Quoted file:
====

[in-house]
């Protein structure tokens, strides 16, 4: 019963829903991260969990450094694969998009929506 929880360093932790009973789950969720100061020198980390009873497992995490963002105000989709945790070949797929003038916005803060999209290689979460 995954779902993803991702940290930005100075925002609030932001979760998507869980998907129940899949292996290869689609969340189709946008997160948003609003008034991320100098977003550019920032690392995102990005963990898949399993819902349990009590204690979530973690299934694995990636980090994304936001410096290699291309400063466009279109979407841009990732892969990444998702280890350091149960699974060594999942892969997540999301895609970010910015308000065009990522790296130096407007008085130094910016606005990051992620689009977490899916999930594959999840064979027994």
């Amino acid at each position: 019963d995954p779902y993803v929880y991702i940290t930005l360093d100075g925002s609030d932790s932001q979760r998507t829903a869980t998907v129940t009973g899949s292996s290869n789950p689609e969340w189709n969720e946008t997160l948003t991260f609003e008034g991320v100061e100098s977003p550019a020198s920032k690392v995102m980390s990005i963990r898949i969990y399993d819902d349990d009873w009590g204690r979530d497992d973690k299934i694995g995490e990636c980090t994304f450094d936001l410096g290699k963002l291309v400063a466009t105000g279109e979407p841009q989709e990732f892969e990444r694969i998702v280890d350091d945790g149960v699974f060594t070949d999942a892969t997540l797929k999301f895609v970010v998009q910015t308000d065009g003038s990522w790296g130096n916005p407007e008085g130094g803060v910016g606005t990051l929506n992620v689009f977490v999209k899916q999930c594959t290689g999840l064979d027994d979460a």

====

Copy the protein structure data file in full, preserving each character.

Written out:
[in-house]
């Protein structure tokens, strides 16, 4: 019963829903991260969990450094694969998009929506 929880360093932790009973789950969720100061020198980390009873497992995490963002105000989709945790070949797929003038916005803060999209290689979460 995954779902993803991702940290930005100075925002609030932001979760998507869980998907129940899949292996290869689609969340189709946008997160948003609003008034991320100098977003550019920032690392995102990005963990898949399993819902349990009590204690979530973690299934694995990636980090994304936001410096290699291309400063466009279109979407841009990732892969990444998702280890350091149960699974060594999942892969997540999301895609970010910015308000065009990522790296130096407007008085130094910016606005990051992620689009977490899916999930594959999840064979027994």
């Amino acid at each position: 019963d995954p779902y993803v929880y991702i940290t930005l360093d100075g925002s609030d932790s932001q979760r998507t829903a869980t998907v129940t009973g899949s292996s290869n789950p689609e969340w189709n969720e946008t997160l948003t991260f609003e008034g991320v100061e100098s977003p550019a020198s920032k690392v995102m980390s990005i963990r898949i969990y399993d819902d349990d009873w009590g204690r979530d497992d973690k299934i694995g995490e990636c980090t994304f450094d936001l410096g290699k963002l291309v400063a466009t105000g279109e979407p841009q989709e990732f892969e990444r694969i998702v280890d350091d945790g149960v699974f060594t070949d999942a892969t997540l797929k999301f895609v970010v998009q910015t308000d065009g003038s990522w790296g130096n916005p407007e008085g130094g803060v910016g606005t990051l929506n992620v689009f977490v999209k899916q999930c594959t290689g999840l064979d027994d979460a």